5 Completing the transaction
Once the price of a property has been agreed between the buyer and the seller, both parties approach their solicitors (or other conveyancer) to seek completion of the transaction. This part of a property transaction is not without its pitfalls.
First there is the issue of whether the agreed price is binding.
In Scotland the buyer submits their offer to the seller by an agreed date and the seller selects the best offer. Usually, at this point, the price agreed is binding so the mortgage needs to be arranged before the offer is made.
In England, Wales and Northern Ireland, until the legal contracts are ‘exchanged’ between the two parties, both the buyer and the seller are able to seek to change the price originally agreed and even to pull out of the deal without penalty. Sellers might accept a new, higher offer up to the point when contracts are exchanged – an unpopular process known as ‘gazumping’ – but if the market is weak there is the risk of ‘gazundering’, where the buyer cuts the level of their offer at the last minute.
The exchange date is particularly important if there is a long ‘chain’ of sales involved. Usually buyers and sellers in a chain of housing transactions coordinate to try to ensure that no one remains committed to buying a property without having secured a commitment to have their existing property bought. The longer the chain, the greater the risk of problems that will prevent completion of the individual transactions.
When all the documentation is ready a ‘completion date’ is agreed, binding contracts are exchanged and the buyer pays a deposit to the seller. If the buyer pulls out of the agreement for any reason after contracts have been exchanged there are various financial sanctions that can be imposed. The completion date is when ownership passes legally from the seller to the buyer and the money is paid. This is also usually moving-in day too.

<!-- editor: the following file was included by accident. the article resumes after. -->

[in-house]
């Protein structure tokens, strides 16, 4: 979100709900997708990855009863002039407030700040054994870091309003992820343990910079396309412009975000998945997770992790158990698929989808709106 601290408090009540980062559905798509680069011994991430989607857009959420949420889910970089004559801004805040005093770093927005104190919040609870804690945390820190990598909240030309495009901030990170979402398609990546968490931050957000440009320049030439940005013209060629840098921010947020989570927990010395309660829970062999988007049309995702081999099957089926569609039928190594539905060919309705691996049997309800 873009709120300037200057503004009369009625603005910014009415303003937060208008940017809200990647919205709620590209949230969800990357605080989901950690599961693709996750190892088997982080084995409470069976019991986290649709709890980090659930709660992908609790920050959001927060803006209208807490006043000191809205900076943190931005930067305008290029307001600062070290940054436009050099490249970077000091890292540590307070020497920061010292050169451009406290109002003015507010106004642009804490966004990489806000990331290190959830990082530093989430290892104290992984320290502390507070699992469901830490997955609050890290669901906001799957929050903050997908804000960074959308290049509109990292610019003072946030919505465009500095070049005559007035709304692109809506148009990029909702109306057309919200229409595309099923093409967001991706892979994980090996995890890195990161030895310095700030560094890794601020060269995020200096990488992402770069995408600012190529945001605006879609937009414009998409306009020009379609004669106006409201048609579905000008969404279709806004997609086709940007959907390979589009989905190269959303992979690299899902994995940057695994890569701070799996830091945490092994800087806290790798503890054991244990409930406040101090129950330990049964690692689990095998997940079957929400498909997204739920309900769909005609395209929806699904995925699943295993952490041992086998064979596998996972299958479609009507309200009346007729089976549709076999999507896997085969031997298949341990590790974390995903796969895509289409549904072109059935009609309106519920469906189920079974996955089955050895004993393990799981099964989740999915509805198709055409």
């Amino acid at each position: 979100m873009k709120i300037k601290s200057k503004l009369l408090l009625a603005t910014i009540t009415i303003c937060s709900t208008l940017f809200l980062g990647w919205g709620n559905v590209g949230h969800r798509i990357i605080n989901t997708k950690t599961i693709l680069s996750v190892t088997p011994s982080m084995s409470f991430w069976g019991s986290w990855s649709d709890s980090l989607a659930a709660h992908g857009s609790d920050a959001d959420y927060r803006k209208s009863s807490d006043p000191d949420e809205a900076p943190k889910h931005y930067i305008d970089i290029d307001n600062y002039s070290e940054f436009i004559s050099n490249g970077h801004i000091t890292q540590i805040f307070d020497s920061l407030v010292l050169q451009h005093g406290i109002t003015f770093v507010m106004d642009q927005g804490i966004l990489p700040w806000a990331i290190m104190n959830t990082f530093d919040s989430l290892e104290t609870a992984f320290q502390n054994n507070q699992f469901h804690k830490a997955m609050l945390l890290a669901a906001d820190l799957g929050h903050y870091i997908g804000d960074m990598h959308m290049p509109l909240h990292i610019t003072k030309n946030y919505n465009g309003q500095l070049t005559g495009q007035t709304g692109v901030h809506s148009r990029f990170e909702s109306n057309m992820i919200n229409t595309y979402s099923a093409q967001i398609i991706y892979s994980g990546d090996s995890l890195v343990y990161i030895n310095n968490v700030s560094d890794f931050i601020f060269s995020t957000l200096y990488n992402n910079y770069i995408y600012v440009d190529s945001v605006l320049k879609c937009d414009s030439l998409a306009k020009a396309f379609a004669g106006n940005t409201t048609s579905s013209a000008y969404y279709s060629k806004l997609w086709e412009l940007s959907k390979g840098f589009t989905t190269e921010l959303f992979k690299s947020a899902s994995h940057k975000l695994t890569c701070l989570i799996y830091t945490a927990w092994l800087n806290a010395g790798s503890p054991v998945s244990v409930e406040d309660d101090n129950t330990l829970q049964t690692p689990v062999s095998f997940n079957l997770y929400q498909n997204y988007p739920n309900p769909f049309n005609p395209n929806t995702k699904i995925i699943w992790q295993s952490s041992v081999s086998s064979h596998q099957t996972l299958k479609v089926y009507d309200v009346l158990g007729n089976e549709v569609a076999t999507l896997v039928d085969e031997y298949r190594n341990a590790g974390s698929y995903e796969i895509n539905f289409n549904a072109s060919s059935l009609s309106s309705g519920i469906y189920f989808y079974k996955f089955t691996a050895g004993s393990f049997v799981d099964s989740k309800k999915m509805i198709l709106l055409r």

One decision that needs to be made if two people are going to buy together (whether as partners or not) is how the property will be owned legally. For instance, if they own it as joint tenants, each jointly owns the entire property, so on the death of one party their interest in the property would pass automatically to the survivor. Therefore, couples will usually buy a property as joint tenants.
By contrast, tenants-in-common each have a distinct share in the property. In Scotland, the equivalent terms are joint owners and owners-in-common. However, in Scotland, joint owners will have to have a ‘survivorship destination’ clause in the deeds to determine what happens to the property if one of the joint owners dies.
Activity 3 Chain reaction
What problem can arise if all the parties in a chain of property transactions do not exchange contracts simultaneously? Have a go at plotting the financial and practical implications.
The risk is that one party could find themselves committed to buying a property (by having exchanged contracts) before a similar commitment has been made on the sale of their existing home. If the buyer of their existing home pulls out of the deal (which can happen, even at a very late stage) then the affected party has a major problem. Without the proceeds from the sale of their existing home they may not have the money to complete the purchase of their new home.